Problem 6 Determine the number of 5-letter words under the following restrictions: 1. with at least one repeated letter. Solution: We use the complement trick: 265 is the total number of 5-letter words, 26!/21! is the number of such words with no repeated letters, so the number of such words with at least one repeated letter is 265 − 26!/21! . Comments. This is a standard birthday-type problem. There is no easy way to directly get the answer (i.e., without resorting to the complement trick). 2. with all letters distinct and in alphabetical order. Solution: There are 26 5 ways to pick the 5 letters for the word, and only one way to 26 place these in alphabetical order, so the answer is . 5 Comments. The above method is the only practical way to get the answer. Attempts to get the answer by counting the number of choices for the first letter, the second letter, etc., are bound to fail, because of the requirement that the letters have to be in alphabetical order. (The number of choices available for each position depends on how the earlier positions have been filled. For example, if the first letter is an A, there are 25 choices for the second letter, but if the first letter is a B, there are only 24, and if the first letter is a Z, there is none ...) 3. with exactly two distinct letters. (For example, AAFAFF counts, but not AAFAFX or AAAAA, since the latter two words contain three, respectively one, distinct letters.)

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Math 213, Section X1

Midterm Exam 1 Solutions and Comments

Spring 2006

Solution: Proceed in two stages. First choose the two letters to be used; this can be done in 26 ways. Next, fill each of the 5 positions with one of these two letters, 2 keeping in mind that each letter has to appear at least once. The latter is equivalent to counting binary sequences of length 5 (say H/T sequences) in which each symbol occurs at least once. There are 25 such sequences total (namely, HHHHH, HHHHT, ...., TTTTH,TTTTT), but 2 of these consist of only one letter, leaving 25 − 2 such sequences with both letters appearing. Multiplying the counts for the two stages, we 26 get (25 − 2) as answer. 2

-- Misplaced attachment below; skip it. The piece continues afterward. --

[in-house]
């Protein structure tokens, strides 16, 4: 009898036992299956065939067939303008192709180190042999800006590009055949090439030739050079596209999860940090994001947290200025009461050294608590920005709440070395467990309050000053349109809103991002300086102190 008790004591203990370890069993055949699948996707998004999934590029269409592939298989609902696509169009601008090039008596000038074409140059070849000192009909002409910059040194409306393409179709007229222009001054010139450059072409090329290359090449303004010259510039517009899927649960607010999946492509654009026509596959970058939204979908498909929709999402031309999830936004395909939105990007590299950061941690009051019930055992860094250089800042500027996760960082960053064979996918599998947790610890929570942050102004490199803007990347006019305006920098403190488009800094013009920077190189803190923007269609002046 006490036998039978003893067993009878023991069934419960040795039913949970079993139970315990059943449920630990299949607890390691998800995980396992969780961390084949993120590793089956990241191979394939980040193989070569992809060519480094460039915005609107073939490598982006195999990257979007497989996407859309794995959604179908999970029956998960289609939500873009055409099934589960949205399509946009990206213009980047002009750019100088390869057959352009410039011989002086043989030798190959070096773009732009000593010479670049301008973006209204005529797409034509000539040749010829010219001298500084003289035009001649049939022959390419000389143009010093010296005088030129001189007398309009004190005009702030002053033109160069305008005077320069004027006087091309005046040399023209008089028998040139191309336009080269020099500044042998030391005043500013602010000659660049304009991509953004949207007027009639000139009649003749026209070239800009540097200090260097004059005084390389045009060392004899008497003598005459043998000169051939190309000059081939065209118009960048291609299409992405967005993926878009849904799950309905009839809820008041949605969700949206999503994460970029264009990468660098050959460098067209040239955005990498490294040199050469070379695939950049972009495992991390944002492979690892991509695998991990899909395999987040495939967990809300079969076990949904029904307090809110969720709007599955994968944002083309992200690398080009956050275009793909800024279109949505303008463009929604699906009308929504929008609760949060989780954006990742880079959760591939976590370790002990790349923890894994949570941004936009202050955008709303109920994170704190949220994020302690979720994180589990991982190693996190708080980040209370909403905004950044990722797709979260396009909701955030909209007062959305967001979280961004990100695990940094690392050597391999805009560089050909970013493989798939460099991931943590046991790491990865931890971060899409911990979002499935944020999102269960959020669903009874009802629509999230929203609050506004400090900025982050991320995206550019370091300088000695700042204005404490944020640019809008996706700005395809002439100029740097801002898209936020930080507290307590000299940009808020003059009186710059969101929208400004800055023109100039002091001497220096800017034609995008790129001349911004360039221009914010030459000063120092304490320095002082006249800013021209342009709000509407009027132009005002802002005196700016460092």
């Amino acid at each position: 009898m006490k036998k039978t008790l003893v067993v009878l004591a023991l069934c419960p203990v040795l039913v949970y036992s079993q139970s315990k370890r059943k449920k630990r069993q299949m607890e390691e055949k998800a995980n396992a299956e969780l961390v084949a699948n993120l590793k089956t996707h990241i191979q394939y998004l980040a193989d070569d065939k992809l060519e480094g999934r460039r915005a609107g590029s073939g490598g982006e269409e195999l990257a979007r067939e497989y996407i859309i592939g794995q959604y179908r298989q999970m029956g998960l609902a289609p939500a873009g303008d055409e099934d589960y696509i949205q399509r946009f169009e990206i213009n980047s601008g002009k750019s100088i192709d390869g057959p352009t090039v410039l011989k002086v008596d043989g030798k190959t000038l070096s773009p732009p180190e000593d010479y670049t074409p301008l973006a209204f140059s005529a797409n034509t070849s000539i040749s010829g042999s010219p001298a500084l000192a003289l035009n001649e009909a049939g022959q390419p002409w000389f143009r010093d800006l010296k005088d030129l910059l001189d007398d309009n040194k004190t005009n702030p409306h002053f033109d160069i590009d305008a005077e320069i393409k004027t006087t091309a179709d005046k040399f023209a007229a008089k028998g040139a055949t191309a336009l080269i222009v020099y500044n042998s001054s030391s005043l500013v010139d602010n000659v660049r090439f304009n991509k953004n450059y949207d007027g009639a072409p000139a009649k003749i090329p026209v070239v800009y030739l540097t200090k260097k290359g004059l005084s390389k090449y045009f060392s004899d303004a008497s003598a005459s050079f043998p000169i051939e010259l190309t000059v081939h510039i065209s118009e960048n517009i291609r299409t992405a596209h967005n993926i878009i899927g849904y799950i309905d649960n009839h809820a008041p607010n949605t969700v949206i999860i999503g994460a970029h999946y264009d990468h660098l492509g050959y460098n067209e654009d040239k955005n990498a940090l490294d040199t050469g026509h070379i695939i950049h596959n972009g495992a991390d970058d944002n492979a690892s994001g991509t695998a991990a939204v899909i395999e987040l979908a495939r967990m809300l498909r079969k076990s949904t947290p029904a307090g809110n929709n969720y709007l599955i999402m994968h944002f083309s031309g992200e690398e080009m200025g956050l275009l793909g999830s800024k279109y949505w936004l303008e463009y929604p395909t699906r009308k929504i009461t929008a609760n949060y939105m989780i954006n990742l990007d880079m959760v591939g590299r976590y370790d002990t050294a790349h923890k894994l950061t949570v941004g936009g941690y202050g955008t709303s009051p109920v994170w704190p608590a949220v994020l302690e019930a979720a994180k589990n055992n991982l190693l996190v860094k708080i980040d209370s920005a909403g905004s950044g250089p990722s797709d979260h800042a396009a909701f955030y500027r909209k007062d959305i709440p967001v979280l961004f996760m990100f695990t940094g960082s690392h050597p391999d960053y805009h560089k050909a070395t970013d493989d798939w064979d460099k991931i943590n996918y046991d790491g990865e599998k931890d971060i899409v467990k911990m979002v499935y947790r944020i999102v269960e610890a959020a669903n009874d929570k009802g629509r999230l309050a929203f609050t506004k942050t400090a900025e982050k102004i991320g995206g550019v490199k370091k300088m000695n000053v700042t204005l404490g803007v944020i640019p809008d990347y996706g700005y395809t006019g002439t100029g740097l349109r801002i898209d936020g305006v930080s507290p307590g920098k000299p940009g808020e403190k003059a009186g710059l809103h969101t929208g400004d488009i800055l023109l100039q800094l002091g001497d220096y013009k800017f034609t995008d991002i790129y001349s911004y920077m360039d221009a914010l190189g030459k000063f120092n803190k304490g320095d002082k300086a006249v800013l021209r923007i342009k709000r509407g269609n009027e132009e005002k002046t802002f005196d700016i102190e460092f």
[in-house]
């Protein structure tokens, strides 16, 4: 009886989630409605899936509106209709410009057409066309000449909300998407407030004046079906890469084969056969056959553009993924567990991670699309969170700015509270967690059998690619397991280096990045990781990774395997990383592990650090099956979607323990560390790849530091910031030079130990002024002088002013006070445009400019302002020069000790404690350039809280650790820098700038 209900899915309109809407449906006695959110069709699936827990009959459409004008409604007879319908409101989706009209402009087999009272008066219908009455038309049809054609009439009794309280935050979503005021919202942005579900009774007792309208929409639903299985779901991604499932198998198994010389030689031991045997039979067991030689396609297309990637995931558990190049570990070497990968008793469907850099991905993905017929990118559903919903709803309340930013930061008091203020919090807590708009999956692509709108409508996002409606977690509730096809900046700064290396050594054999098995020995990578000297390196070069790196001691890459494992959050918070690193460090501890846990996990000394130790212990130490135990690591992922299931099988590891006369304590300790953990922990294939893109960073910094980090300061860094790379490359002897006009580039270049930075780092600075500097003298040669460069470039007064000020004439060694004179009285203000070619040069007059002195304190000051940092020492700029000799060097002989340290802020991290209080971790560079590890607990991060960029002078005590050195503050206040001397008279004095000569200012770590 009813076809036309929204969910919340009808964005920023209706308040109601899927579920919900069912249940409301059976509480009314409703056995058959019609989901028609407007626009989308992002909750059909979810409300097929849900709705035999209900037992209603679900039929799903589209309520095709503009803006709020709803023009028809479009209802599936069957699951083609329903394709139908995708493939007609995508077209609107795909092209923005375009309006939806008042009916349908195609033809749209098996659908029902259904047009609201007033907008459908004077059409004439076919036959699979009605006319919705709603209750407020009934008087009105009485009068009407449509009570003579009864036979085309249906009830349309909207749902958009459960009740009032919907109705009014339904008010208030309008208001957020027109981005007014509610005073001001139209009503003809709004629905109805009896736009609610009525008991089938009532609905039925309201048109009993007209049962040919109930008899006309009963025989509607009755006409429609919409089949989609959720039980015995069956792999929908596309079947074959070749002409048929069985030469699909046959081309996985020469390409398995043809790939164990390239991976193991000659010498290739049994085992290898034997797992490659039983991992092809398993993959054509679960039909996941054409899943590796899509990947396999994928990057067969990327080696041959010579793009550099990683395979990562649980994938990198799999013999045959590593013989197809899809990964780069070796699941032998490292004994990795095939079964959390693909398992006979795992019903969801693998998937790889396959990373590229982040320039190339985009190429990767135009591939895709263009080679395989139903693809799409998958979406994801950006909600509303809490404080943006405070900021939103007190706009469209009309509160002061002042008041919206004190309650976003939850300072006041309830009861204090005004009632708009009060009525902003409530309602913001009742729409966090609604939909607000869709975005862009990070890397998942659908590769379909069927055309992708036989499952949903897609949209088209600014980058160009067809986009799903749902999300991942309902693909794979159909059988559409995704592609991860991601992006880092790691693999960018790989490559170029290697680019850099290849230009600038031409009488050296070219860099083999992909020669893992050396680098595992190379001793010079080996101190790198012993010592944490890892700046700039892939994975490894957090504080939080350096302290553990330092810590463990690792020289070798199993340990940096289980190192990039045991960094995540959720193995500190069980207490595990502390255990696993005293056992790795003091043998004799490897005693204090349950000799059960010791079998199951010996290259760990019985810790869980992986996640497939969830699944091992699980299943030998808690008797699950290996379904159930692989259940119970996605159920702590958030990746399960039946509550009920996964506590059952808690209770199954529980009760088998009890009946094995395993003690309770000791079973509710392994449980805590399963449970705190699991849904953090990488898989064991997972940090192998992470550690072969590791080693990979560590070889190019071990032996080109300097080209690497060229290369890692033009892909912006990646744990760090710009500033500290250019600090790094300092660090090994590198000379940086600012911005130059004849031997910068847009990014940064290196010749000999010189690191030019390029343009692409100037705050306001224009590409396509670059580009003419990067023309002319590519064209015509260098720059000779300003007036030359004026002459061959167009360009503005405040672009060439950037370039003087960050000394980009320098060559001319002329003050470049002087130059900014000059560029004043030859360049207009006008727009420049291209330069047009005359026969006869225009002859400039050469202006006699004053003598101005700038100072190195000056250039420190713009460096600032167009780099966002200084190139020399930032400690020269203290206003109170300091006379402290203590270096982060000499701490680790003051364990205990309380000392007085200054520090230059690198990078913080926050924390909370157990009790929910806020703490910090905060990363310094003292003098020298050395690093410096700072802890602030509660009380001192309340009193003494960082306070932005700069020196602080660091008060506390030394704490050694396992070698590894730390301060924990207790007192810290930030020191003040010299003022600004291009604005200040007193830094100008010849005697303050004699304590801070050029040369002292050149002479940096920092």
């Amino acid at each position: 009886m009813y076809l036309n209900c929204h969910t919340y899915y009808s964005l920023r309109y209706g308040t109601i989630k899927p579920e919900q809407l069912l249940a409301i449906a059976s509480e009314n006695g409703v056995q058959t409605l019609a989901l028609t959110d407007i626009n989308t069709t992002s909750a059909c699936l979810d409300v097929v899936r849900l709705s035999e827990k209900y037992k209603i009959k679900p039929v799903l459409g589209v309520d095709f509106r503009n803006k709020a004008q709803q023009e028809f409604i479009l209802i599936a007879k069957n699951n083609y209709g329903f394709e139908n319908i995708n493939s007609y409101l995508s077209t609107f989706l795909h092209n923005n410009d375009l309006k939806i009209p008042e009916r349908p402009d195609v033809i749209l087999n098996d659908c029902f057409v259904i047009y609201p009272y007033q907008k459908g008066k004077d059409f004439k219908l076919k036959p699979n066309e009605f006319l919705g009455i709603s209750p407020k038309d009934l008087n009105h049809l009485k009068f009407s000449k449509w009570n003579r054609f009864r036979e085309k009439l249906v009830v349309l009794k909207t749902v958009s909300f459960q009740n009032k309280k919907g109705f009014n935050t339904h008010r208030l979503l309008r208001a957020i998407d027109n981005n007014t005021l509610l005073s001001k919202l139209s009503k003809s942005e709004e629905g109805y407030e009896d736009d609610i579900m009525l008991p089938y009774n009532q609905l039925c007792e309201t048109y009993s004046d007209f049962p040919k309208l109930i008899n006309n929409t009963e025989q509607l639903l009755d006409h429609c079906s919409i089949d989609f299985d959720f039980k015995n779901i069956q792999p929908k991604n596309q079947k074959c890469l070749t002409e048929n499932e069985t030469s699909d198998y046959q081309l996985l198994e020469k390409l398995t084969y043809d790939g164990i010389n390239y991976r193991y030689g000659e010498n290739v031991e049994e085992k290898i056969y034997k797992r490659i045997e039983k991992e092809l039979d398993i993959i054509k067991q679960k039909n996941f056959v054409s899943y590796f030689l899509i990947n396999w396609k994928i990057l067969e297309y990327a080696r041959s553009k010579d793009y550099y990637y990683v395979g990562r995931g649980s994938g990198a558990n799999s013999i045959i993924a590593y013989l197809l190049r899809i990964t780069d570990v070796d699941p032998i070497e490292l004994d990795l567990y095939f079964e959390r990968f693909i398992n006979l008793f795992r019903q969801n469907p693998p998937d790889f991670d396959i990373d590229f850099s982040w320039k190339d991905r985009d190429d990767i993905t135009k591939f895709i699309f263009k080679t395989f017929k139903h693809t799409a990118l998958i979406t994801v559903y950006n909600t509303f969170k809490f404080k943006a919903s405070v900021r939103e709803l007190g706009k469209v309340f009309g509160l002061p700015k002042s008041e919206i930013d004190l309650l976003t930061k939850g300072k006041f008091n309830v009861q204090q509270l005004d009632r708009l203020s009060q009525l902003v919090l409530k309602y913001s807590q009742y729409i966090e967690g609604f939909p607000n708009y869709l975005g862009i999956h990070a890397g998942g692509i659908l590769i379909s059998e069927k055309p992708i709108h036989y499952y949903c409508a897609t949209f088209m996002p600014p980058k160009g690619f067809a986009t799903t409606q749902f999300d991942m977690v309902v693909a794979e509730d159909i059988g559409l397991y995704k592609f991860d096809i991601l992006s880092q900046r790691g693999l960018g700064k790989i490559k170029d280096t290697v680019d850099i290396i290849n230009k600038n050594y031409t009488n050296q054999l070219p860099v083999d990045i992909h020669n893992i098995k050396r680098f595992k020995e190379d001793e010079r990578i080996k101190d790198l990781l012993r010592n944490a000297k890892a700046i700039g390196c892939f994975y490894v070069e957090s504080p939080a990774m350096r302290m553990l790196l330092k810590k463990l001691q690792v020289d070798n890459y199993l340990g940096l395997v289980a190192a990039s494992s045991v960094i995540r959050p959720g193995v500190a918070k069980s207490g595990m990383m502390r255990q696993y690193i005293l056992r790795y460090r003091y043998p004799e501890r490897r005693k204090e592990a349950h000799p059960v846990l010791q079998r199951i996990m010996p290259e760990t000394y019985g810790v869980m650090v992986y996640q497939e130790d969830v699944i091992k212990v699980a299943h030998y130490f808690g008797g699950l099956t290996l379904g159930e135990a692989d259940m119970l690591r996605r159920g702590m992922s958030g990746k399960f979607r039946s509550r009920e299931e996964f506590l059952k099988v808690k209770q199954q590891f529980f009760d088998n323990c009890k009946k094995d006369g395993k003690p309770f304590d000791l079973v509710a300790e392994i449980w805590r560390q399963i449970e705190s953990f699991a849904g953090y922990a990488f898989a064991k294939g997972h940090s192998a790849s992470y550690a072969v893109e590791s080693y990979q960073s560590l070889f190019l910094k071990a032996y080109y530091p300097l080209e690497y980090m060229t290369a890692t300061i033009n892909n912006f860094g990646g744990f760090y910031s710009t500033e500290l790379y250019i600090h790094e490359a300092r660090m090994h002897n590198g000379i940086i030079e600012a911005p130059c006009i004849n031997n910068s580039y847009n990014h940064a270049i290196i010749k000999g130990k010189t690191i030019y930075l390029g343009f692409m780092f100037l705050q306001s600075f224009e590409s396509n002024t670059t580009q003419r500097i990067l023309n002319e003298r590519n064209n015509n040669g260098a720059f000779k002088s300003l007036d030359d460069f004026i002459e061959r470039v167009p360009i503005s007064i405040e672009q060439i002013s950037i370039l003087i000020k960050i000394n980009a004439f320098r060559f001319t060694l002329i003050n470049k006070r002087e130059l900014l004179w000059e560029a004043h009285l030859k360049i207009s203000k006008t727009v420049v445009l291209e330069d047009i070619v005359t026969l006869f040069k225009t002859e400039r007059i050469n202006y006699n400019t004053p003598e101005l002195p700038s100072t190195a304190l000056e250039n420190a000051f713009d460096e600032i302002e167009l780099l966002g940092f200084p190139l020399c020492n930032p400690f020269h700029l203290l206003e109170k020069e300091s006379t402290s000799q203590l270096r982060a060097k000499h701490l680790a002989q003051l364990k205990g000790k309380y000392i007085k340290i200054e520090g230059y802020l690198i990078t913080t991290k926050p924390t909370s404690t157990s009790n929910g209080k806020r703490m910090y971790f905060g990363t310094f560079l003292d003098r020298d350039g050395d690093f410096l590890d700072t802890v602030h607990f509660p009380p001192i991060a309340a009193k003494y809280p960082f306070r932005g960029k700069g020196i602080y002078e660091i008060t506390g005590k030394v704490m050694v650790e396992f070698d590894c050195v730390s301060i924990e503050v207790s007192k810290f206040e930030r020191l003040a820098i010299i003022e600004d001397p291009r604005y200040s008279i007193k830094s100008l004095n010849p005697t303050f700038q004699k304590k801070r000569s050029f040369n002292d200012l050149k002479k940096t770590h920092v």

Problem 7 1. Determine the coefficient of x9 in the expansion of (2 − x3 )10 . Solution: By the binomial theorem, (2 − x3 )10 =

10 X 10

k=0

k

2k (−x3 )10−k .

The term involving x9 corresponds to the k = 7 term in the above expansion, so the 10 7 9 coefficient of x is 2 (−1) . 7 2. Using the binomial theorem, prove that 100 100 100 100 100 100 100 100 + + ··· + + = + + ··· + + 0 2 98 100 1 3 97 99 Solution: The binomial theorem states 100

(x + y)

=

100 X 100

k=0

k

xk y 100−k .

Applying this with x = −1 and y = 1, we get 100 100 100 X X X 100 100 100 0 = (1 − 1)100 = (−1)k = − . k k k k=0

k=0 k even

k=0 k odd

Moving the latter sum to the other side gives 100 100 X X 100 100 = , k k k=0 k even

k=0 k odd

which is the identity we set out to prove. Comments. This was one of the illustrations of the binomial theorem worked out in class (and also in the text), with a general n in place of 100. The identity has a combinatorial interpretation, namely that for any finite set the number of subsets that have an even number of elements is the same as the number of subsets that have an odd number of elements. However, this interpretation would not be an acceptable “proof” of the identity (it’s nothing but a restatement of the identity in combinatorial language). Since the problem specifically asked to derive the identity from the binomial theorem, you had to proceed as above by starting from the general form of the binomial theorem, and then choosing particular values for x and y (namely, 1 and −1).